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Fixed Wing --> Cpl-h? Advice For A Newbie


Chopp
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I've been seriously thinking about getting a f/w CPL first. I started with the same reasoning, that I could save some money by buying a plane just to train on and then sell. But I've been rethinking that position, it might be smarter to finance a used R22 for training than a Cessna.

Has anyone out there tried this approach?

If you want to fly heliocpters i would stick to heliocpters. if you want both i would buy i small plane to do your fixed wing course. my brother took his heliocpter then converted to fixed wing and bought a plane with a buddy. then payed about the same as through the school but ended up with a plane at the end and could get way more hours cheaper that way he is actually selling it now. but we both got jobs flying helicopters so not shure how much it helped him watch the schools though they all have a good sales pitch check out what the schools charge the school i went to charged for AIR time where i know some schools charge basically from when you get in the helicopter. which makes a big difference and the smaller schools i belive are better because they spend more time with you and try to get an instructor you like that will train you the whole course some schools you get a couple different instructors.

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The question is answered by your desire to fly, airplanes can give you great knowledge and experience with most aspects related to helicopters, weather ,control zones ,cross country,general airmanship.It is also a fairly cheap way to see if being in the air is right for you.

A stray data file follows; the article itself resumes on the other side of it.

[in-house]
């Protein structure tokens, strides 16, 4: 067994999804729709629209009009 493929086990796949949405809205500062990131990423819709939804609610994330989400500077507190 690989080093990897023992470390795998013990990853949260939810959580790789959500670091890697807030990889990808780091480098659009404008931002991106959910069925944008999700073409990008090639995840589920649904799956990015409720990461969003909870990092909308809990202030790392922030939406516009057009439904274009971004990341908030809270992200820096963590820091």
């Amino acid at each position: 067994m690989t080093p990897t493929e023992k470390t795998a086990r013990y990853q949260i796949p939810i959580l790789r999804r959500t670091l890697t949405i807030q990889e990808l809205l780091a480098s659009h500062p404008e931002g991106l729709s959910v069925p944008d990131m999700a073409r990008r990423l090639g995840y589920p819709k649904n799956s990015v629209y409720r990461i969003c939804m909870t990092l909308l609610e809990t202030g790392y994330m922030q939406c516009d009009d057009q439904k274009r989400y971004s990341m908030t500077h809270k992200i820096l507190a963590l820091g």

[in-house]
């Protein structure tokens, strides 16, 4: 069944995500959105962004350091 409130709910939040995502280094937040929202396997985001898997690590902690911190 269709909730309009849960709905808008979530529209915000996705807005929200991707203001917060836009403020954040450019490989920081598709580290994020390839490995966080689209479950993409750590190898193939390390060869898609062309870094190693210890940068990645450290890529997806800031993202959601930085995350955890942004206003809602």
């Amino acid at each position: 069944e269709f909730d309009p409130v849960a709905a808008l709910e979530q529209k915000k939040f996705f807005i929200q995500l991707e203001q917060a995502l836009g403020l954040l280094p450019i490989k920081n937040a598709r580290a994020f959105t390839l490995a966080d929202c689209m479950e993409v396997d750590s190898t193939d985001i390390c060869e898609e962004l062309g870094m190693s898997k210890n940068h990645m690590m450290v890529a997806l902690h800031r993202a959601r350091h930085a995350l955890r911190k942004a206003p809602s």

I started in airplanes,and slowley worked on my commercial. I owned my own airplane for 8 yrs. During that time i traveled throughout Canada and the US. The knowledge that i gained from 900 hrs of fixed wing helped when i started to fly helicopters,and still helps today.

 

I started in helicopters after 911, like many others ferrying helicopters. Iam sure that my experience with cross country flying, weather etc made it alittle easier on my boss to give me the work. I know it made it easier for myself.

 

Bottem line it is all knowledge ,no matter how you do it ,just do it. It has paid of for me and will for you if you truly have a passion for flying.

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All good points to consider.

 

Another one to consider is that 60 hours is the min to convert, not the norm...what if you need 75-80 hours to meet the TC requirements???

 

PPL at max, so that you can absorb more helicopter specific info while you do your CPLH, and fly your own float plane when you retire early :rolleyes:

 

Good Luck

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